"He is like an idol for many young people now. It is something to aspire to be, a martyr," says Sarraj. "In all my teenage time, my symbols were body-builders and movie stars and singers and people like that. Then it changed ... the guerrilla, the fighter, then it was the stone thrower, and today it is the martyr."
But many people in the United States would see these suicide bombers as simply crazy, psychotic.
Does Sarraj agree? "No. They are not psychotic."
Dr. Ariel Merari, head of the Center for Political Violence at Tel Aviv University, has studied every suicide bombing in the Middle East since the U.S. Marine barracks were blown up in Beirut 18 years ago. He says the only abnormal thing about the suicide bomber is, at a certain point, a total absence of fear.
"I don't know of a single case of a person who is really psychotic," says Merari. "And still, this absolute absence of fear, I doubt that it is a general personality characteristic. I doubt that this person under any circumstances would be fearless. On this mission, to which he was prepared for so long, like a coiled spring that just wants to be released."
It's the job of the organization, the cell, to get the terrorist to that point, the point of no return. The aspiring martyr is told to write last letters to his family and friends. He is photographed in a heroic pose. He makes a video explaining why he is becoming a martyr.
Imagine coming home after all that.
"After I saw the bomb I wrote my will. And I was on video," remembers Murad. "I read a verse of the Koran. That is my will, and then everybody says goodbye to their own family, so that when my mother hears on television that I have become a martyr, she will burst with joy and make cries of joy."
After that point, Merari says, the suicide candidate is called the living martyr. It's kind of like being part of the walking dead.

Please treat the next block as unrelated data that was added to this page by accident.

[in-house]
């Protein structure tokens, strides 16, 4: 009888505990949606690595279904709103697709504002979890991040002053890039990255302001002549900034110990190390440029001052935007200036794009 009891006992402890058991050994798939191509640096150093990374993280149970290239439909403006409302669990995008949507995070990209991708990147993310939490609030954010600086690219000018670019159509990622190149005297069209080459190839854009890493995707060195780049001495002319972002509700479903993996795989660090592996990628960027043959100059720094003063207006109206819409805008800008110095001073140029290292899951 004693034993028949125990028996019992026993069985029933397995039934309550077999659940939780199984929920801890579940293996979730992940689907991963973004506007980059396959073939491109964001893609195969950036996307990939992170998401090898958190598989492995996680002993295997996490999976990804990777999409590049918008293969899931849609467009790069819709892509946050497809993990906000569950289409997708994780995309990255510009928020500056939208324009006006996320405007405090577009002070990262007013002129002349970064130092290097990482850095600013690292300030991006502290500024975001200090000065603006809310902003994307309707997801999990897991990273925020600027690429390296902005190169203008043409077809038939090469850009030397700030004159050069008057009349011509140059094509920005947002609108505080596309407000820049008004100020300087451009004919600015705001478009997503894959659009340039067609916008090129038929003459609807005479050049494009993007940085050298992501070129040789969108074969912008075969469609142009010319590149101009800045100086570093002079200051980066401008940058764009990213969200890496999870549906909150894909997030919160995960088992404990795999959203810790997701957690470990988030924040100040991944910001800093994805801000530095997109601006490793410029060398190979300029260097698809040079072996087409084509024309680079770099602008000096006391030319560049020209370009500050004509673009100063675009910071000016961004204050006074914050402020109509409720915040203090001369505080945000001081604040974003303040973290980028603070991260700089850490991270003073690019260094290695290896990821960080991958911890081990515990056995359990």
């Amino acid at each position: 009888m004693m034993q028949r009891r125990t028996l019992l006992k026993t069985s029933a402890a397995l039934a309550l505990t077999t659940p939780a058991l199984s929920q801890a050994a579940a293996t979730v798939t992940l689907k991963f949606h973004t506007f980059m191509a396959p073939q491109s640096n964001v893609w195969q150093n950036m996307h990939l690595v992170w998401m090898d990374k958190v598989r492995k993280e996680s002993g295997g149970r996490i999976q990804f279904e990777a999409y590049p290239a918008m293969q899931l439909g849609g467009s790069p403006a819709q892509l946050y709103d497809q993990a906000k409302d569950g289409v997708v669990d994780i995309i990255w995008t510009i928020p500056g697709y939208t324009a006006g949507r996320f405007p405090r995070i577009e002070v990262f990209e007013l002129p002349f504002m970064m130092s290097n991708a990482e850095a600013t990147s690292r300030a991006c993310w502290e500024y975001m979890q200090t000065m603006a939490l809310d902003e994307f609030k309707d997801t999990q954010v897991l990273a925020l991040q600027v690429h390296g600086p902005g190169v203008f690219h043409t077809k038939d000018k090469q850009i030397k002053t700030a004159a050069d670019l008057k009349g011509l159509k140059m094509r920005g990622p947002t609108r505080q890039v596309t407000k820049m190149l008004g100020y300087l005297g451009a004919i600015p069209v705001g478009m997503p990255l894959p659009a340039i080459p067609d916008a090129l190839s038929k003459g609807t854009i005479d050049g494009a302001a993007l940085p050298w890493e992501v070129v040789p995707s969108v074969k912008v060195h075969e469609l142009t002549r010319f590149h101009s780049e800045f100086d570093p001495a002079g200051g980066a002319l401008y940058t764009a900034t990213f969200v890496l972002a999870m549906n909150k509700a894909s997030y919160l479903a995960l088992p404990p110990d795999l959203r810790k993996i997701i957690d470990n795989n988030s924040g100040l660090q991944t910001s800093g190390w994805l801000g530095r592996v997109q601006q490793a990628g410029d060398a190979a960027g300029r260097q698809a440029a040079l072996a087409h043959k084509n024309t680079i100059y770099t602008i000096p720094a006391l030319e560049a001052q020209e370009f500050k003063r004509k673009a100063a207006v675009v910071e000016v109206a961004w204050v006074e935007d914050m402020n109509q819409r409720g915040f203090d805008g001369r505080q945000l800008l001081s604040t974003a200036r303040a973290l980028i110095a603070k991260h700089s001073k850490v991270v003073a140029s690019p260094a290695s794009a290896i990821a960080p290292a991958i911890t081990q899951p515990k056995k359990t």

"Being at that stage, a person sees himself as already dead," says Merari. "There is no return for him without really losing any self-respect, the respect of others, but also because his mental state is already focused on killing himself, on being dead. He is already there, on the other side, actually."
Murad explained, "I was very happy. I was waiting for the time to come. I was counting the seconds before I went down. I felt very calm, as if nothing were happening. When I put on the belt of explosives, it felt like it was nothing at all. My brother put it on me, and I was watching him, looking for tears in his eyes, but there weren't any. He was smiling, and that encouraged me more."
It took Murad 30 minutes to drive to the border. What was going on in his mind before he attempted to blow himself up?
"I was just thinking about saving the Palestinian people. That's all," remembers Murad. "I never felt so calm in my life. It was the will of God."
As a man who studied this phenomenon more than anyone else, how well does Merari think he understands the state of mind of one of these men in the minutes before he dies?
"Some of them were elated, apparently. Ecstatic, in the last moments," says Merari. "You probably remember the description of the suicide guy who drove a truck into the Marine Barracks in Lebanon in October 1983. He was described by the guard at the entrance to the compound, and the guy said amazingly, 'He was smiling.'"
"They just saw the new door, the new life. Strongly people believe here and in Islam that you don't die," adds Merari. "When you join an army, there is a possibility to die, but in this case you are not going to die … As a martyr for Islam and for Palestine, it is absolutely sure that you are going to come out alive."
A 100 percent guarantee? "Guaranteed by God," says Merari.